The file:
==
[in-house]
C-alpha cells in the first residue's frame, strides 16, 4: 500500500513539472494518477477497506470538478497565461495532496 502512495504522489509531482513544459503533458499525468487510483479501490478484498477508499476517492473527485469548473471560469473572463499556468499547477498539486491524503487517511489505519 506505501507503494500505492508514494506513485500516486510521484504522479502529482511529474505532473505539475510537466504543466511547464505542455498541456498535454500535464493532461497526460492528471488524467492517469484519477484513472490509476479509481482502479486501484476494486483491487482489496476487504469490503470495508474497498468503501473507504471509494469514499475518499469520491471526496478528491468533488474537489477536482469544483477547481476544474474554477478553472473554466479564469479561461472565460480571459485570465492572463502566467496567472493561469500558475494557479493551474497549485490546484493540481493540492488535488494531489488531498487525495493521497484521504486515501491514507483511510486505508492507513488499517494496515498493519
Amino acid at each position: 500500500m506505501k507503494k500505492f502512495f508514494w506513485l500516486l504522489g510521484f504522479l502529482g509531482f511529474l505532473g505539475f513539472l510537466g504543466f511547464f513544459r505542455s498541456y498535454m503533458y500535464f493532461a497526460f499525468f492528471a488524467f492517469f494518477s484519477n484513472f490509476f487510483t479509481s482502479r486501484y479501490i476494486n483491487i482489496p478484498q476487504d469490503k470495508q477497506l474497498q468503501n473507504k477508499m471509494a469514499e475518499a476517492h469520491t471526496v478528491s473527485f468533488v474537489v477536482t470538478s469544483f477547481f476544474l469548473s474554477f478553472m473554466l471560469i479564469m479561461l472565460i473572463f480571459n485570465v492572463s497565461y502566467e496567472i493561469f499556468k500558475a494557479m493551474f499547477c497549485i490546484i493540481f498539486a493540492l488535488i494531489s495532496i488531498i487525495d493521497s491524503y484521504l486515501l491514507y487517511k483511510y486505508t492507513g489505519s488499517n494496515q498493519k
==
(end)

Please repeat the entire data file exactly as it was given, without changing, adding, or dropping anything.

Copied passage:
[in-house]
C-alpha cells in the first residue's frame, strides 16, 4: 500500500513539472494518477477497506470538478497565461495532496 502512495504522489509531482513544459503533458499525468487510483479501490478484498477508499476517492473527485469548473471560469473572463499556468499547477498539486491524503487517511489505519 506505501507503494500505492508514494506513485500516486510521484504522479502529482511529474505532473505539475510537466504543466511547464505542455498541456498535454500535464493532461497526460492528471488524467492517469484519477484513472490509476479509481482502479486501484476494486483491487482489496476487504469490503470495508474497498468503501473507504471509494469514499475518499469520491471526496478528491468533488474537489477536482469544483477547481476544474474554477478553472473554466479564469479561461472565460480571459485570465492572463502566467496567472493561469500558475494557479493551474497549485490546484493540481493540492488535488494531489488531498487525495493521497484521504486515501491514507483511510486505508492507513488499517494496515498493519
Amino acid at each position: 500500500m506505501k507503494k500505492f502512495f508514494w506513485l500516486l504522489g510521484f504522479l502529482g509531482f511529474l505532473g505539475f513539472l510537466g504543466f511547464f513544459r505542455s498541456y498535454m503533458y500535464f493532461a497526460f499525468f492528471a488524467f492517469f494518477s484519477n484513472f490509476f487510483t479509481s482502479r486501484y479501490i476494486n483491487i482489496p478484498q476487504d469490503k470495508q477497506l474497498q468503501n473507504k477508499m471509494a469514499e475518499a476517492h469520491t471526496v478528491s473527485f468533488v474537489v477536482t470538478s469544483f477547481f476544474l469548473s474554477f478553472m473554466l471560469i479564469m479561461l472565460i473572463f480571459n485570465v492572463s497565461y502566467e496567472i493561469f499556468k500558475a494557479m493551474f499547477c497549485i490546484i493540481f498539486a493540492l488535488i494531489s495532496i488531498i487525495d493521497s491524503y484521504l486515501l491514507y487517511k483511510y486505508t492507513g489505519s488499517n494496515q498493519k